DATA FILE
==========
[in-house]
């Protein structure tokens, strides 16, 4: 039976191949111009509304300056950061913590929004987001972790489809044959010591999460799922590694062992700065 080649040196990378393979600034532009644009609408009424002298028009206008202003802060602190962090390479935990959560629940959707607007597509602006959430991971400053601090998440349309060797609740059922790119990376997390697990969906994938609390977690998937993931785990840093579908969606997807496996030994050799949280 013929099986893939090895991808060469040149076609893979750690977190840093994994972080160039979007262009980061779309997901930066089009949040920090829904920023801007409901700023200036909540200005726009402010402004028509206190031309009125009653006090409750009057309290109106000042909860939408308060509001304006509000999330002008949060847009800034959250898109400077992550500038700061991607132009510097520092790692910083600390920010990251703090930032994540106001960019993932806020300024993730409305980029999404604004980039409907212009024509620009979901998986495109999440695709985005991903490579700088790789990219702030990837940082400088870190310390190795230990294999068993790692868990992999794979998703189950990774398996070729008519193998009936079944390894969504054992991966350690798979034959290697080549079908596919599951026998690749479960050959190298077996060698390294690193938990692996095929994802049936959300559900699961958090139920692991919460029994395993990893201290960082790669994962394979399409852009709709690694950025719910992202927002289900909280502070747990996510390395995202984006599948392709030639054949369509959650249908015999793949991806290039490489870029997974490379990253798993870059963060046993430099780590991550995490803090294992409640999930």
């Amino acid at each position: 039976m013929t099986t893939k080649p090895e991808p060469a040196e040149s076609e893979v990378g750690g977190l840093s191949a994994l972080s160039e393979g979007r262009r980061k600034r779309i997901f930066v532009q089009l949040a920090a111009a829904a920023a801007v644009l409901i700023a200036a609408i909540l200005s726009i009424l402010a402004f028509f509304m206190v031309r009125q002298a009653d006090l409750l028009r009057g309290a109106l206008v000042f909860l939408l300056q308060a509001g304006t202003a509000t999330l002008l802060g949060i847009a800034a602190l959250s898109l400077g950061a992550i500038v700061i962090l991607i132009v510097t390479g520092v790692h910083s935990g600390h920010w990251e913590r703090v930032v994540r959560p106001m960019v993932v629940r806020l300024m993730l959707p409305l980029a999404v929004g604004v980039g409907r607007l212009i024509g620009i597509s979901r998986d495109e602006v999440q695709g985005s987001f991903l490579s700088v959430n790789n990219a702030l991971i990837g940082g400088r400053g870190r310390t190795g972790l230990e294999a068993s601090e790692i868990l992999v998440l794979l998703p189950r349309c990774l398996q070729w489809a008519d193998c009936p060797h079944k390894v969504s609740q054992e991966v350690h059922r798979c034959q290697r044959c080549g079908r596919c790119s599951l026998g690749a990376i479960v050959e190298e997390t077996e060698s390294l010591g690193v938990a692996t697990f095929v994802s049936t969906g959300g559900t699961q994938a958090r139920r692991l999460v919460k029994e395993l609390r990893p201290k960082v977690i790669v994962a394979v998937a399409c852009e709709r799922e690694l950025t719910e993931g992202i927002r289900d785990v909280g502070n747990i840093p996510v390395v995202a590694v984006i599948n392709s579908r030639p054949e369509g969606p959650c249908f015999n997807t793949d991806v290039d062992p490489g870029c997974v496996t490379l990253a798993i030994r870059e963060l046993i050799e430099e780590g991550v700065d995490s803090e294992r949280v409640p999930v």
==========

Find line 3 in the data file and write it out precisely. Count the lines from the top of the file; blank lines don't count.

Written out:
């Amino acid at each position: 039976m013929t099986t893939k080649p090895e991808p060469a040196e040149s076609e893979v990378g750690g977190l840093s191949a994994l972080s160039e393979g979007r262009r980061k600034r779309i997901f930066v532009q089009l949040a920090a111009a829904a920023a801007v644009l409901i700023a200036a609408i909540l200005s726009i009424l402010a402004f028509f509304m206190v031309r009125q002298a009653d006090l409750l028009r009057g309290a109106l206008v000042f909860l939408l300056q308060a509001g304006t202003a509000t999330l002008l802060g949060i847009a800034a602190l959250s898109l400077g950061a992550i500038v700061i962090l991607i132009v510097t390479g520092v790692h910083s935990g600390h920010w990251e913590r703090v930032v994540r959560p106001m960019v993932v629940r806020l300024m993730l959707p409305l980029a999404v929004g604004v980039g409907r607007l212009i024509g620009i597509s979901r998986d495109e602006v999440q695709g985005s987001f991903l490579s700088v959430n790789n990219a702030l991971i990837g940082g400088r400053g870190r310390t190795g972790l230990e294999a068993s601090e790692i868990l992999v998440l794979l998703p189950r349309c990774l398996q070729w489809a008519d193998c009936p060797h079944k390894v969504s609740q054992e991966v350690h059922r798979c034959q290697r044959c080549g079908r596919c790119s599951l026998g690749a990376i479960v050959e190298e997390t077996e060698s390294l010591g690193v938990a692996t697990f095929v994802s049936t969906g959300g559900t699961q994938a958090r139920r692991l999460v919460k029994e395993l609390r990893p201290k960082v977690i790669v994962a394979v998937a399409c852009e709709r799922e690694l950025t719910e993931g992202i927002r289900d785990v909280g502070n747990i840093p996510v390395v995202a590694v984006i599948n392709s579908r030639p054949e369509g969606p959650c249908f015999n997807t793949d991806v290039d062992p490489g870029c997974v496996t490379l990253a798993i030994r870059e963060l046993i050799e430099e780590g991550v700065d995490s803090e294992r949280v409640p999930v």